Musalsal Munafa Certificate of Regional Development Finance Corporations; and Family Income

Certificates of PICIC are worth mentioning.26

24 Although in certain cases like DSCs there is no explicit penalty, implicit early encashment penalty is built in the profit rates of these certificates as the rates are lower for initial years. 25A detailed comparison of deposits schemes of the banks‟ and DFIs with financial instruments of CDNS is provided in a report by Khan (1999). 26 Besides these schemes, various commercial and specialized banks mobilized fixed deposits by launching parallel schemes similar to those of the CDNS. Two of those schemes are Allied Mahana Amdani Scheme of Allied Commercial Bank and

Table 4: Major Characteristics of National Savings Accounts

Characteristic NDAs KDAs SSAs MAAs SAs POSBDs

Maturity Period 7 year 3 year 3 year 5 to 7 year Not fixed Not fixed

Minimum holding Period N/a 1month 1month N/a N/a N/a

Cash withdrawal Allowed Allowed Allowed Allowed Allowed Allowed

Limit on cash withdrawals N/a Partial N/a N/a N/a N/a

Limit on number of withdrawals N/a N/a N/a N/a Twice a week Twice a week

Maximum Limit on the account Yes Partial Partial N/a Nil Partial

Cheque-able No No No Yes Yes Yes

Note: N/a means not applicable. Partial means there is no limit if account is opened at head office. NDAs: National Deposit Accounts, KDAs: Khas Deposits Accounts, SSAs: Special Savings Accounts MAAs: Mahana Amdani Accounts, SAs: Savings Accounts, POSBDs: The Post Office Saving Banks Deposits. KDAs were discontinued in 1990.

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16

As discussed above, the characteristics of both CDNS instruments and NBFIs‟ deposits suggest that

some or all of these instruments can potentially perform the same functions as demand and/or time

deposits of the commercial banks. Therefore, these financial instruments can be included at least in

broader monetary aggregates. Particularly, instruments like prize bonds and savings accounts of the

CDNS seem to be similar to the demand deposits of the banking system; theses may qualify for

inclusion in narrow money on functional approach. However, substantial time lag in availability of

data related to deposits of NBFIs (other than DFIs) and instruments of CDNS is a major challenge for

compiling a broader definition of monetary aggregates.

6. Empirical Standing of New Set of

Financial Assets

Besides looking at above functional similarities

among the financial instruments of various

non-bank financial institutions, we applied F-M

dual criteria to analyze the empirical

justification for including these financial assets

in broader definition of money supply. The

simple correlation coefficients among the

annual changes in selected financial

instruments of the NBFIs and CDNS with the

annual changes in income are reported in

Table 5.

The changes in most of the national savings

schemes have high degree of correlation with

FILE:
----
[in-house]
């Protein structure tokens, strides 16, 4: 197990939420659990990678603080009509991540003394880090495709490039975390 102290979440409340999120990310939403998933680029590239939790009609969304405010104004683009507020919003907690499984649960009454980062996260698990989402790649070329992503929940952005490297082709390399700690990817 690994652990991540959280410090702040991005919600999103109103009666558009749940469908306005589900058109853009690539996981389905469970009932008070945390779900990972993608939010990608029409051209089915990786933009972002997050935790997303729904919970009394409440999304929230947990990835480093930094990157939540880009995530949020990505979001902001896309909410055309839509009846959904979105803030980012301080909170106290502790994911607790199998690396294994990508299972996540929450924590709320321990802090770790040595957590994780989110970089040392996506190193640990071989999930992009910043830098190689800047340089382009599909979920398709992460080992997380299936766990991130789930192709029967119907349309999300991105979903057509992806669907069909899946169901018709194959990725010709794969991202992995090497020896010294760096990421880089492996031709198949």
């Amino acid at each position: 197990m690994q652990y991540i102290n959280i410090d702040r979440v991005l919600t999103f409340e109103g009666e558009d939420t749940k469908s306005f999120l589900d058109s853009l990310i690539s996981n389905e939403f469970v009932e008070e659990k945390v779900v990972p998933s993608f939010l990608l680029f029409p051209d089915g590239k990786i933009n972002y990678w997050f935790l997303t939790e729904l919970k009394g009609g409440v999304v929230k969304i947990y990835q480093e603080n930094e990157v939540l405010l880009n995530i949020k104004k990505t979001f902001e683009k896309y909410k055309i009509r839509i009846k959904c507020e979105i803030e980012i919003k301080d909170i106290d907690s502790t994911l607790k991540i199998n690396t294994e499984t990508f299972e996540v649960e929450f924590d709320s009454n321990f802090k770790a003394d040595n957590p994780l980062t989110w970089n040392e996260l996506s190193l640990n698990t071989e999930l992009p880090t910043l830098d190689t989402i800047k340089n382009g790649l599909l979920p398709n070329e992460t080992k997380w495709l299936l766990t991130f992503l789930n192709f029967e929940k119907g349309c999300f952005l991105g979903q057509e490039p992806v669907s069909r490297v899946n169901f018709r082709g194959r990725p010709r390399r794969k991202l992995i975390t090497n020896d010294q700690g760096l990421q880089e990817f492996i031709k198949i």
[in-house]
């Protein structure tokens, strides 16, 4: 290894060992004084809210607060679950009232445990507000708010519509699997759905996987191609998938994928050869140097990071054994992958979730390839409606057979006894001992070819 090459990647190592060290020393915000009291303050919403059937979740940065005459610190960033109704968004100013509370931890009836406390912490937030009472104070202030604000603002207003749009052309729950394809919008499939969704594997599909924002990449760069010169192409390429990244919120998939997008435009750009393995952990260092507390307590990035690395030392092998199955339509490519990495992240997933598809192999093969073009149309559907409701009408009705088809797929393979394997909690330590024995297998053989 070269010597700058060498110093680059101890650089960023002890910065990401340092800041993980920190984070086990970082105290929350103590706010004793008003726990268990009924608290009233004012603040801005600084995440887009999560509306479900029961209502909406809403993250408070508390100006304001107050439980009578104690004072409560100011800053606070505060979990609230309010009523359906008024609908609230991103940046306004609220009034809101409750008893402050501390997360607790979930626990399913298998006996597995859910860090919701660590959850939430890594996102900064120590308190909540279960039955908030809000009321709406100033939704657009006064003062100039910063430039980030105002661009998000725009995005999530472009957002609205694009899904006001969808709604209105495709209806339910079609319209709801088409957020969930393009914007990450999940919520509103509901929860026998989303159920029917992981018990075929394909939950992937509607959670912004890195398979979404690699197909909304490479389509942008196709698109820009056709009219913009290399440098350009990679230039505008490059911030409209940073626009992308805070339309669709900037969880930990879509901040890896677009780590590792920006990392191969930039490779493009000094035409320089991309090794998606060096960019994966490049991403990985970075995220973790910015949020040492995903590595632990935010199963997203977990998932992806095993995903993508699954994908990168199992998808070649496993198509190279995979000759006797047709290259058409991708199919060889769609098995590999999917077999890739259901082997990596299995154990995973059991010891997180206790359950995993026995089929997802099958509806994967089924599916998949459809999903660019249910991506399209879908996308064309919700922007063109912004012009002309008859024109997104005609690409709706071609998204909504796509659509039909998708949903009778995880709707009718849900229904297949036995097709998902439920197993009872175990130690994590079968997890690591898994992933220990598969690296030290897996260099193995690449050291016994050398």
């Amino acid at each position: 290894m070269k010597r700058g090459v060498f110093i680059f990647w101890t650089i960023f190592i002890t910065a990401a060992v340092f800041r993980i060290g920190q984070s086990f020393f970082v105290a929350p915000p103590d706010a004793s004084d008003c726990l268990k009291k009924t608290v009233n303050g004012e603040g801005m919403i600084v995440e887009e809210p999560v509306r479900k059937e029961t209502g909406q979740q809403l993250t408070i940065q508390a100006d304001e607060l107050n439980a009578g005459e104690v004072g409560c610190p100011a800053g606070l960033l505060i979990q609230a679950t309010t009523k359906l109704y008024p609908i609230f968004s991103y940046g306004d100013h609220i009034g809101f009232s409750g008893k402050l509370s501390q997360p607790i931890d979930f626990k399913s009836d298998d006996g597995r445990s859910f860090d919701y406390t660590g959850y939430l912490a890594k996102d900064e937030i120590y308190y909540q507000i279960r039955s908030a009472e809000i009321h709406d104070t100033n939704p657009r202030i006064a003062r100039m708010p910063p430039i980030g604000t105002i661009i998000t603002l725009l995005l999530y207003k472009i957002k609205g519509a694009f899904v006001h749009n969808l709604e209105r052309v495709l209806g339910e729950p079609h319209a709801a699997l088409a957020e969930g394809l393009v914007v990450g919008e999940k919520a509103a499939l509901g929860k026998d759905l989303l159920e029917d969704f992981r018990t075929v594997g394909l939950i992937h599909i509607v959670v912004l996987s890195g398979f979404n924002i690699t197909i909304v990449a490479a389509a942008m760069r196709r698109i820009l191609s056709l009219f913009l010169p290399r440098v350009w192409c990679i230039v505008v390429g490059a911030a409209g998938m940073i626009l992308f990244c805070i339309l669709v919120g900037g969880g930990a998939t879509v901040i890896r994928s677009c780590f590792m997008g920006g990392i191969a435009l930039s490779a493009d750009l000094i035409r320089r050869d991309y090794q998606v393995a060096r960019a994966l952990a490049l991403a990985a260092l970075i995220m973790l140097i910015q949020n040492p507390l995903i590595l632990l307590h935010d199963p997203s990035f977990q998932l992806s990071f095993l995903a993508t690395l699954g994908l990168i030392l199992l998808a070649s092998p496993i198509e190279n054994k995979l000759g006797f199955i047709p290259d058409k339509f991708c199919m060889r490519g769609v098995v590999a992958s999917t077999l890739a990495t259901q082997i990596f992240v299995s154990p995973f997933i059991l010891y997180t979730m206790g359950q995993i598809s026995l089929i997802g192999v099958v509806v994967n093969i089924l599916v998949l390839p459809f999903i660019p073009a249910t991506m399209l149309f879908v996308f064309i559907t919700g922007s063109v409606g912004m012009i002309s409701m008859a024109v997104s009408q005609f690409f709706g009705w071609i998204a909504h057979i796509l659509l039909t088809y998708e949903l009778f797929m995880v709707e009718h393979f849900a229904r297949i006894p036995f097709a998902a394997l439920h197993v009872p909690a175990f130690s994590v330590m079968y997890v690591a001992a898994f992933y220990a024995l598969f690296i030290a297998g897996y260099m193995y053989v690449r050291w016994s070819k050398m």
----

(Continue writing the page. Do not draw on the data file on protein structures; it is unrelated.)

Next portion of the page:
the changes in income during FY76-03. While the DSCs are correlated best with income in

concurrent periods, MAAs and Prize bonds witnessed high degree of correlation with the income of

the previous period. This correlation pattern changes when the estimation period was bifurcated into

two sub-periods. DSCs were highly correlated with the income of the previous period during FY76-

90 and with concurrent income for FY91-03.27 Similar to these, changes in correlation pattern are

evident for other instruments. In aggregate, annual changes in NSS are correlated best with the

income of the previous years over the period of estimation. However, during FY76-90 the correlation

was high with the income of concurrent period.

Mahana Munafa Certificate of Industrial Development Bank of Pakistan. These schemes were very much similar to Regular Income Certificates of the CDNS. 27 NSS instruments differ for sub-samples, as some of the old NSS instruments were discontinued in 1990 and new instruments were introduced.

Table 5: Correlation Coefficients between the Changes in Financial

Assets and Income in the Preceding ,Concurrent and Later Periods

Preceding Concurrent Later

A. FY76 to FY03

DSCs 0.589 0.837 0.831

MAAs 0.226 0.249 0.264

PBs 0.523 0.414 0.667

NSS 0.525 0.696 0.875

B. FY76-90

DSCs 0.822 0.813 0.956

KDCs 0.416 0.644 0.315

NDCs 0.720 0.718 0.585

MAAs 0.849 0.892 0.889

PBs 0.237 0.245 0.379

NSS 0.769 0.867 0.808

C. FY91-03

DSCs 0.509 0.637 0.613

SSCs 0.380 0.174 0.438

RICs 0.349 0.134 0.688

MAAs -0.455 -0.547 -0.549

PBs 0.237 -0.017 0.375

NSS 0.147 0.415 0.774

NBFIs -0.755 -0.143 -0.164

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17

In sharp contrast to the NSS instruments, the

correlation between the deposits of NBFIs and

income turned out to be negative despite strong

functional support. The negative correlation

must not be taken on its face value; further

investigation suggested that the correlation was

0.38 if we take the estimation period from

FY90-00. In fact, negative correlation is the

upshot of drastic restructuring of the DFIs and

mergers/acquisitions of other NBFIs over the

last three years. For example, merger of NDFC alone dampened the deposits of NBFIs by over Rs 25

billion (see Figure 1).28

The above discussion suggests that the new set of financial assets fulfill the first condition of the F-M